21 21 What are the real costs of treatment? Evidence from TzPPA (2003): Official fees can be 35% of the total costs [paid at the facility level]; unofficial fees (hospital referral, ANC card, syringe, gloves, ‘thank you for staff’, drugs etc) can constitute 65% of the total costs (based on available figures). Informal ‘under the table’ payment from patients: widespread across many countries and a heavy burden to the poor (CGD 2006)

22 22 SC study(cont).…Most significant costs Acute illness:Transport, laboratory tests and drugs. Acute illness:Transport, laboratory tests and drugs. Chronic illness:Traditional healers, transport and drugs. Chronic illness:Traditional healers, transport and drugs. Admission :Food and accommodation Admission :Food and accommodation

23 23 Coping Mechanisms …and further impoverishment Delayed and inadequate treatment, or none at all Delayed and inadequate treatment, or none at all Sale of critical assets (their land, animals, crops, labour…) Sale of critical assets (their land, animals, crops, labour…) Reduced food intake Reduced food intake Take children out of school Take children out of school Child Labour Child Labour Borrow money Borrow money In the absence of safety nets….

24 24 Exemptions / Waivers (e/w) Exemptions: cost-sharing should not apply to children under five, MCH services (including immunizations), TB, leprosy, paralysis, typhoid, cancer, AIDS and epidemics. Waivers: free services for the poorest of the poor.

25 25 Are exemptions/waivers effective? “…a functional exemption and waiver system is actually non-existent putting vulnerable and poor people at risk by practically denying them access to public health services.” Laterveer et al 2005 SC 2005:  Lack of information and understanding about the e/w among households and health workers.  Children under 5 – only 20% were exempted for admissions; 49% for acute cases (at hospital level?)  Poor – only 50% were exempted from fees for acute illness  Better-off benefiting more than the poor on exemptions for admissions (23% vs. 12%)

26 26 Some issues with e/w What do e/w cover? Who are the very poor? The vulnerable? Who decides? Are people aware of their rights? What governance and accountability mechanisms have been put in place? What incentives do facilities have to grant e/w?

27 27 Why should the poor benefit less? A “chain of health deprivation” Perception of health status & need for care (norms, beliefs, knowledge) Perception of health status & need for care (norms, beliefs, knowledge) Propensity to seek (formal) care when ill (knowledge of danger signs, expectations & experience of health care) Propensity to seek (formal) care when ill (knowledge of danger signs, expectations & experience of health care) Able to overcome barriers to access (distance, cost (real and indirect), socio-cultural) Able to overcome barriers to access (distance, cost (real and indirect), socio-cultural) Actually receive quality care Actually receive quality care Willing & able to comply with treatment Willing & able to comply with treatment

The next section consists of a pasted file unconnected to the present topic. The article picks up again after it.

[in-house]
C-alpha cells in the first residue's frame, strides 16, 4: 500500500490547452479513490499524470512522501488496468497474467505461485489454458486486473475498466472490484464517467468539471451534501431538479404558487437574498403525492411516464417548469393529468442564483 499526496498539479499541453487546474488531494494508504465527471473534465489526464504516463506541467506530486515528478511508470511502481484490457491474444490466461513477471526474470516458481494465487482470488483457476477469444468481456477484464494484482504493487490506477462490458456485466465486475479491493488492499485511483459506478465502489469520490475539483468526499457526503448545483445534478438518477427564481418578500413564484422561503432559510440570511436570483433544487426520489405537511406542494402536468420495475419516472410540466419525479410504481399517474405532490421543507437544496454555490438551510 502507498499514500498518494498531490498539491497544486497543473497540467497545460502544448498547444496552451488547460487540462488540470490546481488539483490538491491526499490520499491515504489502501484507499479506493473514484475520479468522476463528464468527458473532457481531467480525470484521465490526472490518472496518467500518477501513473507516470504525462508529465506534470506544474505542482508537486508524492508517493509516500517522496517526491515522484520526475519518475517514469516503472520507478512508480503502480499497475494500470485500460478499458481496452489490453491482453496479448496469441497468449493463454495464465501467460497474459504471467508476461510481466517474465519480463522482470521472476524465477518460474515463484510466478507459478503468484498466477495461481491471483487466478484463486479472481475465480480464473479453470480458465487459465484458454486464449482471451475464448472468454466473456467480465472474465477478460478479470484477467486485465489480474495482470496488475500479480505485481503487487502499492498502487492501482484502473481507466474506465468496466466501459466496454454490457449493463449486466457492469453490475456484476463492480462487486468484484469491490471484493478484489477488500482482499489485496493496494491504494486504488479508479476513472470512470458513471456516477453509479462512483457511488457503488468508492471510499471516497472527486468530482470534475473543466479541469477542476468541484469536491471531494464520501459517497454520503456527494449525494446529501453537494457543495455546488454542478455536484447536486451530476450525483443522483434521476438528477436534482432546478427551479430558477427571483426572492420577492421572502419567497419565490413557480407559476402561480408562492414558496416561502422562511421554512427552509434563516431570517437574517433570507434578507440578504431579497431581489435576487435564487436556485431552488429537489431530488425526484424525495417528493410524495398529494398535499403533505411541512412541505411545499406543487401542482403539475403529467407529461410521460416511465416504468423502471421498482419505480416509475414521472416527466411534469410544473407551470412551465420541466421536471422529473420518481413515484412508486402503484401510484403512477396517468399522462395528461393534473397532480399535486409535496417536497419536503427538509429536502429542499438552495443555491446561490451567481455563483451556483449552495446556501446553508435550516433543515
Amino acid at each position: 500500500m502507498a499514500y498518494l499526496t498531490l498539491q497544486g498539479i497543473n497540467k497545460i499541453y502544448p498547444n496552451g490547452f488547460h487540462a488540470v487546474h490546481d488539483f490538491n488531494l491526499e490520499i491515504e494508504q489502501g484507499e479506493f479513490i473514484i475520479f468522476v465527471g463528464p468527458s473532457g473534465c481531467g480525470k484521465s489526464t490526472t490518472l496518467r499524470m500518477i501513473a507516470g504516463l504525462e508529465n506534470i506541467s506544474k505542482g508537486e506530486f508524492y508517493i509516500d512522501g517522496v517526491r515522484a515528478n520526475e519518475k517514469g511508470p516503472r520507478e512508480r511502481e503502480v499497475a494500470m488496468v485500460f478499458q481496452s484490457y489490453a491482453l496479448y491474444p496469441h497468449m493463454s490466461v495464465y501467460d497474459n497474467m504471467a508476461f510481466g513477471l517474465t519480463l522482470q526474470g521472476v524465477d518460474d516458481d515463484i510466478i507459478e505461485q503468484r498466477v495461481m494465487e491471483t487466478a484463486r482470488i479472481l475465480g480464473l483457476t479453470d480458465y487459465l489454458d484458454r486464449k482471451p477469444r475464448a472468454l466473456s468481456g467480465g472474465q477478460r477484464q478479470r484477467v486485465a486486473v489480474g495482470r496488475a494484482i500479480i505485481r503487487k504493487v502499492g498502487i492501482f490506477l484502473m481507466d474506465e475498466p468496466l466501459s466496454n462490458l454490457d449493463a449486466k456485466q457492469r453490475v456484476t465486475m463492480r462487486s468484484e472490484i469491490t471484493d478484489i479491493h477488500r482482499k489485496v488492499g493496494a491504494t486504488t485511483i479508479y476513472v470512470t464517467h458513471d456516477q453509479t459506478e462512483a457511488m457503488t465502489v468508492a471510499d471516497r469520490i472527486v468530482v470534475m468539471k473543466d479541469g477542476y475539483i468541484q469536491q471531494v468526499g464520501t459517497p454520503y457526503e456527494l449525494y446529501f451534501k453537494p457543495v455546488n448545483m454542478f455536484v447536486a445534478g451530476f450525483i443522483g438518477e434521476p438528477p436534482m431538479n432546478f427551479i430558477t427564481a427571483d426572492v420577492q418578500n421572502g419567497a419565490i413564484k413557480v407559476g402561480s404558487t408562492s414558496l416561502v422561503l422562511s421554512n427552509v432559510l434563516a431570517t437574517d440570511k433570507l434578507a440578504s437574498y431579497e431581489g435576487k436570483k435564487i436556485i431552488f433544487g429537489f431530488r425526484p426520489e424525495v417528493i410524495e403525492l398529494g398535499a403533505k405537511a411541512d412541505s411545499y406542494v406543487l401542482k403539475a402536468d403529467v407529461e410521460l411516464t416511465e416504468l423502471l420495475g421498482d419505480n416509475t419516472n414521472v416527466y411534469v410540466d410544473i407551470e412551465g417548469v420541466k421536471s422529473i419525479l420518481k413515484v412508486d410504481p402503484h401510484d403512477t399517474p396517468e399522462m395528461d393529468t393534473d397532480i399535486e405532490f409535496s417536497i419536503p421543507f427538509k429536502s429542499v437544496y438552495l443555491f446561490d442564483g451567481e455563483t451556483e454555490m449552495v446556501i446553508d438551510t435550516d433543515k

28 28 The poor are… Less likely to perceive illness or “need” in the first place Less likely to perceive illness or “need” in the first place Less likely to seek treatment when ill Less likely to seek treatment when ill Less likely to use formal providers Less likely to use formal providers More affected by cost barriers More affected by cost barriers More affected by distance barriers More affected by distance barriers Also affected by social barriers Also affected by social barriers Less likely to obtain quality care even if they attend Less likely to obtain quality care even if they attend

29 29 Challenges facing the health system Underskilled & de-motivated health staff Underskilled & de-motivated health staff Weak management systems Weak management systems Poor quality of care Poor quality of care Inadequate information to health consumers Inadequate information to health consumers Resource constrained Resource constrained Growing burden…..(CDs + NCDs) Growing burden…..(CDs + NCDs) Poor access by the very poor to health care, etc Poor access by the very poor to health care, etc

30 30 HR - many needier and poorer Tanzanians are underserved compared to the better off Highly uneven geographical HR distribution and gap has been widening: Highly uneven geographical HR distribution and gap has been widening:  In 2007/08: the best served region had twice the number of health workers per 10,000 persons than the worst served region Areas chronically under funded and with lowest staffing allocations have the highest rates of poverty Areas chronically under funded and with lowest staffing allocations have the highest rates of poverty  Per capita health staffing budget in 2008/9: Tshs 1,400 - Tshs 14,000 across LGAs Source: GBS Equity and Efficiency in Service Delivery: Human Resources. Background Analytical Note for the Annual Review of GBS 2008, Tanzania.

31 31 Human Resource…… An absolute shortage of skilled workers Difficulties in attracting and retaining workers to underseved areas + continued recruitment and transfers to better served districts High absenteeism Poor productivity of existing staff 2007/08: MoHSW (Tz) recruited 3,645 workers, only 2,533 actually took up positions; 122 health workers were sent to Rukwa but only 31 reported, leaving 8 facilities un- operational due to staff shortages